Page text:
Among the legacies Saddam Hussein will leave any successor are the one million or more persons who today remain forcibly displaced within the borders of Iraq, the human toll of his regime’s decades long drive to subdue recalcitrant populations, take over oil rich and fertile land, and stamp out political opposition. As a result of deliberate state policies of expulsion, an estimated 600,000 to 800,000 persons are displaced in the north of the country and an estimated 300,000 in the center/south.
The main victims are the Kurds—Iraq’s largest minority—and members of the Shi’ite majority, particularly the Marsh Arabs and Shi’ite opponents of the regime. However, the regime has also targeted the smaller Turkmen and Assyrian (Christian) minorities. As such, the internally displaced represent the major political fault lines of the country.
The plight of Iraq’s internally displaced is bound up with issues of water, land, oil, minority and majority rights, ethnicity and religion, citizenship and national allegiance, and systems of justice. Any new government will have to address these issues as a high priority if it is to secure the unity and stability of Iraq. But this will not be easy. It will require the return or resettlement of hundreds of thousands of displaced people, in many cases to areas already occupied by others or that have been destroyed, as well as resolving different ethnic groups’ competing claims to resources and land and the meting out of justice through trials, legal redress or economic compensation.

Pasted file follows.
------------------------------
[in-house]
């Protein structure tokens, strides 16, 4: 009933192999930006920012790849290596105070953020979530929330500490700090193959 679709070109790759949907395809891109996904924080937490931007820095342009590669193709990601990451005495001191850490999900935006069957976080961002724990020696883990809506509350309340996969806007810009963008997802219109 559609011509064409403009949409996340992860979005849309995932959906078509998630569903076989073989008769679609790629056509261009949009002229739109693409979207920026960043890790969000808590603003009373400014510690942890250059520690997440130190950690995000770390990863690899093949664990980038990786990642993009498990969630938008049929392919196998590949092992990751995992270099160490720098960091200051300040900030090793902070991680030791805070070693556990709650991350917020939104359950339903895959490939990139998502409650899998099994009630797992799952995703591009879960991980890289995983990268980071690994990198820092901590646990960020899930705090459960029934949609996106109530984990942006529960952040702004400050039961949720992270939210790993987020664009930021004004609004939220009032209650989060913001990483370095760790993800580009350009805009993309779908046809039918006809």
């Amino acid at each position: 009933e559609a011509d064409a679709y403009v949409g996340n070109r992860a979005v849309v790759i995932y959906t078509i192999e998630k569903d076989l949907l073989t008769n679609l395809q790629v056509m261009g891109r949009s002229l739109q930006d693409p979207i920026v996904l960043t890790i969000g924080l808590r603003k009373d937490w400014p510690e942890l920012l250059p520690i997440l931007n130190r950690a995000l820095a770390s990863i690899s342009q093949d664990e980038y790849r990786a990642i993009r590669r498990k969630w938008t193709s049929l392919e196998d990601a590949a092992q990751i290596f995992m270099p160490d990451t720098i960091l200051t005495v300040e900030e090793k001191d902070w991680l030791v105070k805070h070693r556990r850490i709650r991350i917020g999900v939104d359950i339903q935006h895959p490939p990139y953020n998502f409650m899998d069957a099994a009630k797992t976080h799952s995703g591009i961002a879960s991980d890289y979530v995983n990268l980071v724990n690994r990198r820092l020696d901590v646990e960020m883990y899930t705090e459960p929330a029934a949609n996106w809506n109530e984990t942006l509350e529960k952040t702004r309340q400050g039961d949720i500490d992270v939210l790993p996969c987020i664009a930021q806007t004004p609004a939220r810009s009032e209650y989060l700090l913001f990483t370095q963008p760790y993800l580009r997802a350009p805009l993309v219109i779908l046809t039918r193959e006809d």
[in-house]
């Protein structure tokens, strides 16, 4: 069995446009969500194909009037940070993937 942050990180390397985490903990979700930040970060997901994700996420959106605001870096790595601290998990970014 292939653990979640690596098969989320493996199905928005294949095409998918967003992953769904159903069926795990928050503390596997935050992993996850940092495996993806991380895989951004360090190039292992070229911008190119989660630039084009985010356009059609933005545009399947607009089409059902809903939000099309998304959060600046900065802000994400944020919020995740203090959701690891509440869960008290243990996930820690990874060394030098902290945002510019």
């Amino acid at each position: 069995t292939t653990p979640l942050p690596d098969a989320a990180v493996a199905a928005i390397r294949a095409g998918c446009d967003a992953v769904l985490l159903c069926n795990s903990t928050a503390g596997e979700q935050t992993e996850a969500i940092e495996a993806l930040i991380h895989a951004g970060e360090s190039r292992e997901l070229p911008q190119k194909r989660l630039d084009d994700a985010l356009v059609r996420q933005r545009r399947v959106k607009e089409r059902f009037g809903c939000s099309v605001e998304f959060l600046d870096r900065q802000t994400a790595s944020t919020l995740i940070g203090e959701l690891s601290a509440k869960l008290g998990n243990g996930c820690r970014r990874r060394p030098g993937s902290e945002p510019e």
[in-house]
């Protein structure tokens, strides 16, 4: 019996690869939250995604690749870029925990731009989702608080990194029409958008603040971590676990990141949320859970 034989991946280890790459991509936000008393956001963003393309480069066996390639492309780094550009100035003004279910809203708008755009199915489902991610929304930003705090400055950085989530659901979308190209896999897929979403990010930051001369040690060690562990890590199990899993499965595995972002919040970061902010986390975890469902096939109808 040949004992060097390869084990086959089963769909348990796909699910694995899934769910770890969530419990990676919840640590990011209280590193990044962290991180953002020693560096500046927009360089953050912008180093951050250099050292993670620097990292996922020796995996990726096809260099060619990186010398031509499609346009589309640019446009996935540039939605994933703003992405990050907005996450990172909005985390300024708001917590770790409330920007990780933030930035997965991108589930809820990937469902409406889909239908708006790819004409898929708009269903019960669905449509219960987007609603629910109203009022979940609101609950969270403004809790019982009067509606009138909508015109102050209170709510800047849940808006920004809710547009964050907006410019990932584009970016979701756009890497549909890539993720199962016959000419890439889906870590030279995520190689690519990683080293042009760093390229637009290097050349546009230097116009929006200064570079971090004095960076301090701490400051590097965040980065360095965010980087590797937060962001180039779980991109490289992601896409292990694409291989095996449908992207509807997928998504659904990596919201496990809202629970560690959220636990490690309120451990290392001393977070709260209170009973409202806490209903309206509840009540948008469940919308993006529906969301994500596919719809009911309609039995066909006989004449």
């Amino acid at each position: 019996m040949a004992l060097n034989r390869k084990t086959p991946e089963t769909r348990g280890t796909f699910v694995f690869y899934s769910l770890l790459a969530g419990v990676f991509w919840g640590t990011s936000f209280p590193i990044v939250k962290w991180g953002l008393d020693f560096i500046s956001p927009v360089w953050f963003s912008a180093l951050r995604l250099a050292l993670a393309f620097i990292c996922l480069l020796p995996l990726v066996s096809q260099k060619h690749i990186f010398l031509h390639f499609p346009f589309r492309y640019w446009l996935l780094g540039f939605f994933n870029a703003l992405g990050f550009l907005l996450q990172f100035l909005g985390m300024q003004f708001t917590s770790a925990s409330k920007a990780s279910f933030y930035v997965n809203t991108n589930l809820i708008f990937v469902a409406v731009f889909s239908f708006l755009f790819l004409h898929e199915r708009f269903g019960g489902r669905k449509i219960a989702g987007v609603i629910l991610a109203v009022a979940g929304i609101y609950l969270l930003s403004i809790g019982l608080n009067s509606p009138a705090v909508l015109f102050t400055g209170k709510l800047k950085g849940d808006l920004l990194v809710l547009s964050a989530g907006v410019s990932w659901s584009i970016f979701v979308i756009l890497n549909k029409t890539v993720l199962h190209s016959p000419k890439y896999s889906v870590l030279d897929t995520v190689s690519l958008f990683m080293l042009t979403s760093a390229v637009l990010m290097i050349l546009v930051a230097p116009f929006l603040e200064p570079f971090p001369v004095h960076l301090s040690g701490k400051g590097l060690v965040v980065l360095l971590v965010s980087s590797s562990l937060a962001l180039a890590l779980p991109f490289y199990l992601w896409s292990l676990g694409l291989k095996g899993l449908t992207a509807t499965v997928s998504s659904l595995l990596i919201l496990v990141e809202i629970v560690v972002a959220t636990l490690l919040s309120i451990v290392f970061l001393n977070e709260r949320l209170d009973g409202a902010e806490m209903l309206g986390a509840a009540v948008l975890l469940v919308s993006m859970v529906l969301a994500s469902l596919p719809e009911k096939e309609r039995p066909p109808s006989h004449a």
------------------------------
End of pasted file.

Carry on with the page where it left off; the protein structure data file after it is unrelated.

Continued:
THE GREATEST PROBLEMS LIE IN THE NORTH
Of the groups affected, the Kurds have been the most brutally treated. Successive Iraqi regimes have repeatedly denied their demands for political autonomy, suspecting this could lead to Kurdish independence, and have responded to Kurdish rebellions with overwhelming force. Beginning in the late 1970s, Saddam Hussein’s government forcibly displaced hundreds of thousands of Kurds, destroyed some 4,000 of their villages, sprayed more than 200 of these with chemical weapons, and carried out mass killings with genocidal intent. As a result, of the 668,000 Kurds displaced in the north, most cannot now return to their original homes owing to the Iraqi security forces continued occupation of their lands, the widespread destruction of their villages and the planting of landmines (3,400 mined areas over some 900 square kilometers).